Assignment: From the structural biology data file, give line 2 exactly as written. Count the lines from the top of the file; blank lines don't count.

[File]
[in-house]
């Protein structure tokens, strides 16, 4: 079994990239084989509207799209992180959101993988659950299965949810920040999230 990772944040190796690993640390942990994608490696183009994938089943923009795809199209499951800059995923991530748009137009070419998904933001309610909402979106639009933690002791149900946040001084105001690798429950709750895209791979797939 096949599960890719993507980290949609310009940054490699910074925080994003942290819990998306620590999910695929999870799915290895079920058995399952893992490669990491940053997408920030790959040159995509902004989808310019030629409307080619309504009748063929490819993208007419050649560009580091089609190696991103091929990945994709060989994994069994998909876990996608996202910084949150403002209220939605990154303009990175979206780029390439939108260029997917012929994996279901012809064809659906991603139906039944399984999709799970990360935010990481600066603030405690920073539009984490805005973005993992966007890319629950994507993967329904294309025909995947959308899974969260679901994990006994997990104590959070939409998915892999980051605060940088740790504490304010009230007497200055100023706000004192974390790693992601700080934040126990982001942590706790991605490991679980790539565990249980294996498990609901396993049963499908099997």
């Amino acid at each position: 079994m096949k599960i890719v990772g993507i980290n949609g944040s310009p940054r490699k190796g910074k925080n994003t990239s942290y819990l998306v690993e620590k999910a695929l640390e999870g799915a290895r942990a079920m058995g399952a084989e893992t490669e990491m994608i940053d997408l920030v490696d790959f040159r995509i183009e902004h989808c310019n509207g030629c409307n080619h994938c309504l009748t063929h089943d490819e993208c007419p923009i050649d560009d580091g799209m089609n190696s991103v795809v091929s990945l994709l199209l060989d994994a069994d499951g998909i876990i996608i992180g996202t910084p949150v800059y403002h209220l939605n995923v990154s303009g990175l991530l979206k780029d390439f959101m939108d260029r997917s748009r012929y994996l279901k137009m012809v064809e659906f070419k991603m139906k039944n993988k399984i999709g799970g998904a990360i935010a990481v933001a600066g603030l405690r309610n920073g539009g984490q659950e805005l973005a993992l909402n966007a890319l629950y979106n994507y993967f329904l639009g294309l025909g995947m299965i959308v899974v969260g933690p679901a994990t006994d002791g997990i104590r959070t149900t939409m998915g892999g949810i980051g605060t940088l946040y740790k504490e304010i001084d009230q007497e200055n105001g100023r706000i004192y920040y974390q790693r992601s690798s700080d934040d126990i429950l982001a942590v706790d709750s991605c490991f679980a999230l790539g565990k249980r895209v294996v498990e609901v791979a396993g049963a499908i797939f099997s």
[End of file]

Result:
């Protein structure tokens, strides 16, 4: 079994990239084989509207799209992180959101993988659950299965949810920040999230 990772944040190796690993640390942990994608490696183009994938089943923009795809199209499951800059995923991530748009137009070419998904933001309610909402979106639009933690002791149900946040001084105001690798429950709750895209791979797939 096949599960890719993507980290949609310009940054490699910074925080994003942290819990998306620590999910695929999870799915290895079920058995399952893992490669990491940053997408920030790959040159995509902004989808310019030629409307080619309504009748063929490819993208007419050649560009580091089609190696991103091929990945994709060989994994069994998909876990996608996202910084949150403002209220939605990154303009990175979206780029390439939108260029997917012929994996279901012809064809659906991603139906039944399984999709799970990360935010990481600066603030405690920073539009984490805005973005993992966007890319629950994507993967329904294309025909995947959308899974969260679901994990006994997990104590959070939409998915892999980051605060940088740790504490304010009230007497200055100023706000004192974390790693992601700080934040126990982001942590706790991605490991679980790539565990249980294996498990609901396993049963499908099997």